I would also strongly contend that Jacobitism was not a ‘British’ ideology, either in a geographical, political or literary sense. There were Jacobites of Irish, Scottish and English origin in every port, city and country from Cadiz to St. Petersburg. No political entity called Britain existed before 1707, it never included Ireland during the Jacobite period and Jacobites of all hues opposed the union. That a pre-revolutionary ‘British’ ideology existed in the mind of James VI and I and some of his subjects is beyond doubt. However, it would prove a problematic ideological bequest to Charles I. Moreover, it never really gained popular currency in the early modern period. It was certainly not prevalent in Jacobite Ireland or within Scottish Gaeldom. I have uncovered no evidence to suggest that Irish royalists or Jacobites saw themselves as holding any sort of ‘British’ ideology. The poet Eoghan Rua Mac an Bhaird alluded to the three crowns in king James’s charter (‘trí coróin i gcairt Shéamais’) on the Stuart accession to the thrones, not to some sort of three-tiered imperial British tiara. His Irish Jacobite successors at home and abroad realised that their exiled king would need to be restored to his English inheritance before the Irish crown could be secured. However, it was the Irish kingdom and the political, military, economic and cultural welfare of its subjects which was their main preoccupation.

I am not advocating a return to some sort of an Irish ideological monolith of the type advocated by Daniel Corkery in The Hidden Ireland. Throughout the Jacobite period tensions continually bubbled beneath the surface of the Irish polity. These included the ideological and personality clashes between the old Irish and old English. They are manifested in the writings of Thomas Sheridan, Nicholas Plunkett, Charles O’Kelly, John Riley, the anonymous writer of the Groans of Ireland, the Lettre d’un officier Irlandais à son fils and in numerous letters and memoirs to the Stuart court. They occasionally surfaced in struggles between the regular and secular clergy, doctrinaire Jacobites and Hanoverian accommodationalists and in the ‘court poetry’ of Ó Bruadair and Mac Cárthaigh and the folkloric verse of those who dismissed James II as a coward who had failed Ireland. However, it should be remembered that what Lords Fingall and Delvin had in common with the Jacobite poet Eoghan Rua Ó Súilleabhain, who decried the indignity of the penal laws or the Galway peasant who ‘loved King James in his heart’, was that they suffered political and religious discrimination in their own country for most of the eighteenth century. More importantly for Jacobitism, their spiritual leader (the Pope) recognized James Stuart as the true king of Ireland, England and Scotland (not Britain) and gave him exclusive rights to nominate all bishops who would serve on the Irish mission. Furthermore, I would contend that of the three Irish Catholic writers who engaged in political pamphleteering, neither Nary nor O’Conor can be deemed unequivocally anti-Jacobite. Nary’s support for the de facto Hanoverian establishment did not invalidate his commitment to the dynastic legitimacy of the House of Stuart. O’Conor’s diary entries for 1745 are not exactly vocally pro-Hanoverian and he did not adopt his pro-Hanoverian stance in public until the early 1750s, when many believed that the Jacobite spectre had been finally exorcised. Along with Arthur O’Leary, these three pamphleteers do not constitute an ideological chasm in eighteenth-century Ireland. Conversely, there is no monolithic Protestant entity in the eighteenth century. I have sought to show that the complacency and smug attitude of some Protestants contrasted with those who scanned the horizon for French or Spanish ships, those living in isolated, predominantly Catholic areas who baulked at the insolence and expectation of the majority.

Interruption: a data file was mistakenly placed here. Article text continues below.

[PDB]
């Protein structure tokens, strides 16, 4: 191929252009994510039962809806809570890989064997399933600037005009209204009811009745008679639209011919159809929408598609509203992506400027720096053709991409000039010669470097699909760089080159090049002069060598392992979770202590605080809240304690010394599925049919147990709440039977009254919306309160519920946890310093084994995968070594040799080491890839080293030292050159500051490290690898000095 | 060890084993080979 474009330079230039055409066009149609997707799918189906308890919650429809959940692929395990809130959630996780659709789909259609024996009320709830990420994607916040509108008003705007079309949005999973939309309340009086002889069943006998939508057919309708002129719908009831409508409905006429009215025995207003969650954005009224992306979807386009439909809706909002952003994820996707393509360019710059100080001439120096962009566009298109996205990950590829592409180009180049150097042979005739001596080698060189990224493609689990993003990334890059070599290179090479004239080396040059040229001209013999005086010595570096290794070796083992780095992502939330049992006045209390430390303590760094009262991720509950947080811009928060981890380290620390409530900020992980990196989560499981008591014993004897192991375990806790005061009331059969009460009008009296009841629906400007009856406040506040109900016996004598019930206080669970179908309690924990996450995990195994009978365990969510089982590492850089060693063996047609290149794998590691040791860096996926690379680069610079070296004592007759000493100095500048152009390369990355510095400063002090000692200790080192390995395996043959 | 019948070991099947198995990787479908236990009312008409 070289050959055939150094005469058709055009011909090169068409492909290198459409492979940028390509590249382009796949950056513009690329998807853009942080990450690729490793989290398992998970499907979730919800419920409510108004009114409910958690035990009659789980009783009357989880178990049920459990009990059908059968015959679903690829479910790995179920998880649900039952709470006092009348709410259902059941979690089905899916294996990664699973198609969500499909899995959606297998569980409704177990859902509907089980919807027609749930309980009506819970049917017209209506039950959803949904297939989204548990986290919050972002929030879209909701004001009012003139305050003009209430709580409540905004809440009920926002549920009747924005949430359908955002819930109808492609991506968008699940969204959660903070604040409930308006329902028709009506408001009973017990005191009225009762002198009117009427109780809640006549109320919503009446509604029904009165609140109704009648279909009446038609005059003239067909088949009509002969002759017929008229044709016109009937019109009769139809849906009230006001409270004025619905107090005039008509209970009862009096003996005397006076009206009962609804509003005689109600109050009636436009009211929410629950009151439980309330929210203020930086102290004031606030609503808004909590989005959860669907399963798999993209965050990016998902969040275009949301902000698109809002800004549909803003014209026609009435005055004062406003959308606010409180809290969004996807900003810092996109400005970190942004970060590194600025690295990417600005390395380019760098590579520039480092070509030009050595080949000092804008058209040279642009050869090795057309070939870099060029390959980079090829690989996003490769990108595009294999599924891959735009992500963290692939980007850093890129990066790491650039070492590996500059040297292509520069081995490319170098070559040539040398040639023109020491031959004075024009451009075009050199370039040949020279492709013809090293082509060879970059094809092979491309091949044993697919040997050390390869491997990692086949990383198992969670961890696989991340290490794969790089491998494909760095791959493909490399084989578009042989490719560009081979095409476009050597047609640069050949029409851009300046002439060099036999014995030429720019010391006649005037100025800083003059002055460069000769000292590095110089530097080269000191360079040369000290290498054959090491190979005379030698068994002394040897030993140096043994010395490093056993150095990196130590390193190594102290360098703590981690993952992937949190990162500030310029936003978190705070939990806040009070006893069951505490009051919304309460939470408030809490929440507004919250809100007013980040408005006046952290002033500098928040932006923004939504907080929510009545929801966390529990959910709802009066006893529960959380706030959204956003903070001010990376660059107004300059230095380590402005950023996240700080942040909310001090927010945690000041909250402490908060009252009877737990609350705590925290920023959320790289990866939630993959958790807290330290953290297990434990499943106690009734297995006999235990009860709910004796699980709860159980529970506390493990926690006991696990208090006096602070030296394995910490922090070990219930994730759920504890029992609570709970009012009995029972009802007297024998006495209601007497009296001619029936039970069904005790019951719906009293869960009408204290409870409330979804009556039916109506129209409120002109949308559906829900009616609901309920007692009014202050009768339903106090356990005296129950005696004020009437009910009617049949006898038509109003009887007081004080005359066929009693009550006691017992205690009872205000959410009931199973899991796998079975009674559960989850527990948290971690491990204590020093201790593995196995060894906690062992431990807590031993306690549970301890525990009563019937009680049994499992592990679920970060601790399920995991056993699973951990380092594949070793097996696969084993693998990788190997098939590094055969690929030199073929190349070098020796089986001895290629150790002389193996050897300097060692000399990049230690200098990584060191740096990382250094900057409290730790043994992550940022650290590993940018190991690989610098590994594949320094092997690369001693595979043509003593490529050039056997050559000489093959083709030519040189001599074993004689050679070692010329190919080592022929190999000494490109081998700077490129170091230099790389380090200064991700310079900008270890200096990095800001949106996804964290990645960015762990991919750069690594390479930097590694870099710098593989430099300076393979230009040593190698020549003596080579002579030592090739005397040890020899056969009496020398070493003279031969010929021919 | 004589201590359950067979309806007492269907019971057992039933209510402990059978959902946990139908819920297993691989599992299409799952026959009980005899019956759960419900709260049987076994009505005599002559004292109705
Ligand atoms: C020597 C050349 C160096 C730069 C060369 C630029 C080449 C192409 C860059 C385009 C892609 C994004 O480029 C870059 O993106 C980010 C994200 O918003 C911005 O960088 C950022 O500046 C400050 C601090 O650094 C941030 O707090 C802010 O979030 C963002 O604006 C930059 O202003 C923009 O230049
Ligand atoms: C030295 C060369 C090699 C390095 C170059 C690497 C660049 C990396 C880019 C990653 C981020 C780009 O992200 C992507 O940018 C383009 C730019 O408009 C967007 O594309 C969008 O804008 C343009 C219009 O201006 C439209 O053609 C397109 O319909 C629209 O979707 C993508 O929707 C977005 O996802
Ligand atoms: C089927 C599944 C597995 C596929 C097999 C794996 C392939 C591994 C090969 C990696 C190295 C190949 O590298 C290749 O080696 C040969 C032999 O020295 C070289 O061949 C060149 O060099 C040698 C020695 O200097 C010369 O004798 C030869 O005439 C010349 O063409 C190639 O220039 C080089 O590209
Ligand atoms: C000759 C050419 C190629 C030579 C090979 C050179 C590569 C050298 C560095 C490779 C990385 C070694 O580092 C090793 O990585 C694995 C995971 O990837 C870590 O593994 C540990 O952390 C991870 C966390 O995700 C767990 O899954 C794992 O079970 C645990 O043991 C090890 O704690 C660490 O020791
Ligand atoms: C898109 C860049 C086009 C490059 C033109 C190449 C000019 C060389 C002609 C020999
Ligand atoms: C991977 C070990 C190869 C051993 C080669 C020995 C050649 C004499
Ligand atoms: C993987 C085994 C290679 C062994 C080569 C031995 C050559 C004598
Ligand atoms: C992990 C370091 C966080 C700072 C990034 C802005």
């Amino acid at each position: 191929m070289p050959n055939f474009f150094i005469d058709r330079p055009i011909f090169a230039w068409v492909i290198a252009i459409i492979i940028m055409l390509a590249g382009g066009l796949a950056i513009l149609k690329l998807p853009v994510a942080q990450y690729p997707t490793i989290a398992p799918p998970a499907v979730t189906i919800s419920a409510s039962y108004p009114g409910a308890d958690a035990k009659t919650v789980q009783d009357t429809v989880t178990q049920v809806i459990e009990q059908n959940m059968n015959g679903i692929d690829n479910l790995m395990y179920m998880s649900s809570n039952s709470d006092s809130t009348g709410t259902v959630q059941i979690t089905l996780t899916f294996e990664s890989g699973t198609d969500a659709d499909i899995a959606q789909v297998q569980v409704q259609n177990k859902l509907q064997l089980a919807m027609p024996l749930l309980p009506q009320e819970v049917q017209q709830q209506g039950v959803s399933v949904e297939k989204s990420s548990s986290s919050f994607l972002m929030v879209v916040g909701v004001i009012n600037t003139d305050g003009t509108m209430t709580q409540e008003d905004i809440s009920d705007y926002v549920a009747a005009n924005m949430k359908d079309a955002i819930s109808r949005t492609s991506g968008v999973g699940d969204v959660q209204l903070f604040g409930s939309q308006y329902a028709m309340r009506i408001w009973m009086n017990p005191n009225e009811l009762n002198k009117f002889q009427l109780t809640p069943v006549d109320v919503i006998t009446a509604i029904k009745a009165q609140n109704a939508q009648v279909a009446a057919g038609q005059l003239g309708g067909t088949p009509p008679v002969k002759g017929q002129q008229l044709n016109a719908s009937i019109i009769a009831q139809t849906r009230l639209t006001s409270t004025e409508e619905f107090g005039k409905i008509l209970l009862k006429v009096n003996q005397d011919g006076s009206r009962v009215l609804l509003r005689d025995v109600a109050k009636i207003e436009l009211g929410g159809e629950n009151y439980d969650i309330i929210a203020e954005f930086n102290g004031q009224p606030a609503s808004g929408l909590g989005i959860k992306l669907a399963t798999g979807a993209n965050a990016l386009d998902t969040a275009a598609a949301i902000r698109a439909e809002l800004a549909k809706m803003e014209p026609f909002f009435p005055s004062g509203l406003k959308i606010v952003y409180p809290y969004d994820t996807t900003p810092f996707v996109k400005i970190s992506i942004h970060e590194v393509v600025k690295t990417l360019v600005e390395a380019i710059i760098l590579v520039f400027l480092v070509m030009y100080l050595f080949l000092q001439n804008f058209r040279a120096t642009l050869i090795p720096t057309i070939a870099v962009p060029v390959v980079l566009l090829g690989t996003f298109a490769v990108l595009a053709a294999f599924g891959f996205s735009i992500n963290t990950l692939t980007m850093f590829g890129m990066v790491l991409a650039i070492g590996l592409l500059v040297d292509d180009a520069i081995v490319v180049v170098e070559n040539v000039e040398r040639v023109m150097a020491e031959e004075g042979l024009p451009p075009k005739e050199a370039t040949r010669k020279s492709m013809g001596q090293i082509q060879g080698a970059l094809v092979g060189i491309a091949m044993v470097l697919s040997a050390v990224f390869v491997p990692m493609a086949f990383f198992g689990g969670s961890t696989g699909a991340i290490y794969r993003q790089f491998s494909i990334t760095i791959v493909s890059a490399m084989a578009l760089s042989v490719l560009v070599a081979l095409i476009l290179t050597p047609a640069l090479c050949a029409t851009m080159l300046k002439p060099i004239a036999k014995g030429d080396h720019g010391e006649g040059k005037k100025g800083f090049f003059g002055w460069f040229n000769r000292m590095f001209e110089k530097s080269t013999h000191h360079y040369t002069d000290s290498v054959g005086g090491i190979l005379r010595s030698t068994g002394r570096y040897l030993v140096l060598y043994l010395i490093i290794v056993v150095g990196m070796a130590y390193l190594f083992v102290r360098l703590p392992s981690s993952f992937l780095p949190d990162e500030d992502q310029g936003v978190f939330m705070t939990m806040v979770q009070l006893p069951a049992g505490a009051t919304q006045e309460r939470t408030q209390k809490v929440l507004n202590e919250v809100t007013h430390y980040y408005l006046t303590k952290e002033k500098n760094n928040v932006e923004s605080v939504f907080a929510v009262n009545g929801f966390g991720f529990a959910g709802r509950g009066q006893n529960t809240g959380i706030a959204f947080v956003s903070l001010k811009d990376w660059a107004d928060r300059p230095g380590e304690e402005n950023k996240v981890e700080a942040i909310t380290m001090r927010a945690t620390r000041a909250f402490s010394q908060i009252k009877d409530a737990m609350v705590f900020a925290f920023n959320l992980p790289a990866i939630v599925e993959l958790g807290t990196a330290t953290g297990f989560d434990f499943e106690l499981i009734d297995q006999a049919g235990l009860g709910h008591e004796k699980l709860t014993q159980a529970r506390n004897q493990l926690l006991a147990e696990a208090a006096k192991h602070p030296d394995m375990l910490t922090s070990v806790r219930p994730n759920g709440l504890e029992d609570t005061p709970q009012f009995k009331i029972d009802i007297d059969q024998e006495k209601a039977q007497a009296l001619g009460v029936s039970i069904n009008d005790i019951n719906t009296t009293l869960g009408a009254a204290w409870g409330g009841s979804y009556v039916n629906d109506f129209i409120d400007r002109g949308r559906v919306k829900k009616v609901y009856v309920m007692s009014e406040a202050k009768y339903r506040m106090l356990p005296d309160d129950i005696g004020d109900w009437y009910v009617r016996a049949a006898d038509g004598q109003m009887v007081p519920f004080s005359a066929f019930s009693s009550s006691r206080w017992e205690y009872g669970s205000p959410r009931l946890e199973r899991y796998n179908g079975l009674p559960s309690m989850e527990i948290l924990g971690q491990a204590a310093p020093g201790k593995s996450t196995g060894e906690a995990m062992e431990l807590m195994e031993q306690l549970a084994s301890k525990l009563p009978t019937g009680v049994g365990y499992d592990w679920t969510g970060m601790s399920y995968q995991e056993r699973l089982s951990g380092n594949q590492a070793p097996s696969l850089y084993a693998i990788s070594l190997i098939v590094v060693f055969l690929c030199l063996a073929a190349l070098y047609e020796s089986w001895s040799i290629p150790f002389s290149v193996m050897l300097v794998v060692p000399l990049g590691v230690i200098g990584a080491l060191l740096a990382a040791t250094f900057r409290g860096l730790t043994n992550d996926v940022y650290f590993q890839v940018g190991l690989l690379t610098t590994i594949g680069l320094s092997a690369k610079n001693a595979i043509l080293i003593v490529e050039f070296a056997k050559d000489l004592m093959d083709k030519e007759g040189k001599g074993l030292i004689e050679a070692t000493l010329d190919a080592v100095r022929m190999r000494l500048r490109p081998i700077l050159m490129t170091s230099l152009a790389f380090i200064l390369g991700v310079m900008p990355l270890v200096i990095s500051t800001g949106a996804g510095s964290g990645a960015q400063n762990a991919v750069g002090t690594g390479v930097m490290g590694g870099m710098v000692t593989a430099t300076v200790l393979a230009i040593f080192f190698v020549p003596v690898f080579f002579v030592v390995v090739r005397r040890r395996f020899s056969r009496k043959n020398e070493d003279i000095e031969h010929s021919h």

There is often a narrow and grey area between perception and actuality, particularly when dealing with a proscribed ideology or political movement such as Jacobitism. One has to look no further than the so-called ‘war against terrorism’ and Saddam’s ‘weapons of mass destruction’ for modern comparisons. Not even Tom Ridge, despite drawing on the seemingly infinite resources of the C.I.A, F.B.I. and the most sophisticated intelligence and spy technology, can really evaluate the extent of the threat from either quarter. This problem is massively amplified for the historian of Jacobitism. However, the first two Georges and their wily prime minister Walpole could only marvel at George W.’s success in convincing a traumatized American electorate of the threat which terrorists and Iraq pose to America. Only the most muted voices (incurring the ultimate slur of anti-Americanism and anti-patriotism) have accused his administration of scare-mongering to hide corporate corruption, eroding the rights and liberties of freeborn Americans and massively inflating military spending and homeland security. Walpole could only have dreamed of such timid political opposition. At least he could point to three or four serious invasion attempts, a dangerous fifth column within Britain and a seething discontent and disloyalty among a sizeable minority of King George’s subjects. Bin Laden and Saddam may indeed threaten but ‘regime change’ looks unlikely; George W. looks much steadier that George I or II, even if his legitimacy had earlier been in doubt. Unlike Charles Edward Stuart neither Bin Laden nor Saddam can depend on any sort of an American rally to their standard. They cannot even rely on the opportunistic support of China or Russia. On reaching America it is highly improbable that either will be proclaimed in the south, west or mid-west. Neither is likely to capture Chicago or San Francisco and march within 100 miles of Washington, forcing Defence Secretary Donald Rumsfeld to take 10,000 back from Afghanistan.